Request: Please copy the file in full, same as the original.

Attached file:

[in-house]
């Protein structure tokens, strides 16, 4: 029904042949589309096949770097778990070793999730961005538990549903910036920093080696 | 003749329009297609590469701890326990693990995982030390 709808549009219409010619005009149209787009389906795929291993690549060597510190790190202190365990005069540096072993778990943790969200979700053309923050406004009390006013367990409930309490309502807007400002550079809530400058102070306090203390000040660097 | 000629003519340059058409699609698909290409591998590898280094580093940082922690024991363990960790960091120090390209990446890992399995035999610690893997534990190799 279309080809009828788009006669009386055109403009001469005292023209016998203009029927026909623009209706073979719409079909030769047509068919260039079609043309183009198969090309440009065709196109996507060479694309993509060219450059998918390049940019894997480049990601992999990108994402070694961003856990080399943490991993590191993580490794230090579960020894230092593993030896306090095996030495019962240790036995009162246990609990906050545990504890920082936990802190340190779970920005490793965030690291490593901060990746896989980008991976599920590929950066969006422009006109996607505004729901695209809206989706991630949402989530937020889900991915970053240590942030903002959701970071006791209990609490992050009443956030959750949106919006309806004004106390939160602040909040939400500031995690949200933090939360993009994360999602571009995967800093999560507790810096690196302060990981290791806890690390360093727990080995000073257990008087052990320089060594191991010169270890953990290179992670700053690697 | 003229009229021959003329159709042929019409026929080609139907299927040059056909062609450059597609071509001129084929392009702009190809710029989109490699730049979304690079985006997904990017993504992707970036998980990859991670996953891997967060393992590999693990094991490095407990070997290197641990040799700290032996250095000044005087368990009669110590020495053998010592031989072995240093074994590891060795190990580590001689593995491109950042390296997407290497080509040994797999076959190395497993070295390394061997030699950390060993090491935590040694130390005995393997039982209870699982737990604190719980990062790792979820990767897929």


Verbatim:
[in-house]
């Protein structure tokens, strides 16, 4: 029904042949589309096949770097778990070793999730961005538990549903910036920093080696 | 003749329009297609590469701890326990693990995982030390 709808549009219409010619005009149209787009389906795929291993690549060597510190790190202190365990005069540096072993778990943790969200979700053309923050406004009390006013367990409930309490309502807007400002550079809530400058102070306090203390000040660097 | 000629003519340059058409699609698909290409591998590898280094580093940082922690024991363990960790960091120090390209990446890992399995035999610690893997534990190799 279309080809009828788009006669009386055109403009001469005292023209016998203009029927026909623009209706073979719409079909030769047509068919260039079609043309183009198969090309440009065709196109996507060479694309993509060219450059998918390049940019894997480049990601992999990108994402070694961003856990080399943490991993590191993580490794230090579960020894230092593993030896306090095996030495019962240790036995009162246990609990906050545990504890920082936990802190340190779970920005490793965030690291490593901060990746896989980008991976599920590929950066969006422009006109996607505004729901695209809206989706991630949402989530937020889900991915970053240590942030903002959701970071006791209990609490992050009443956030959750949106919006309806004004106390939160602040909040939400500031995690949200933090939360993009994360999602571009995967800093999560507790810096690196302060990981290791806890690390360093727990080995000073257990008087052990320089060594191991010169270890953990290179992670700053690697 | 003229009229021959003329159709042929019409026929080609139907299927040059056909062609450059597609071509001129084929392009702009190809710029989109490699730049979304690079985006997904990017993504992707970036998980990859991670996953891997967060393992590999693990094991490095407990070997290197641990040799700290032996250095000044005087368990009669110590020495053998010592031989072995240093074994590891060795190990580590001689593995491109950042390296997407290497080509040994797999076959190395497993070295390394061997030699950390060993090491935590040694130390005995393997039982209870699982737990604190719980990062790792979820990767897929």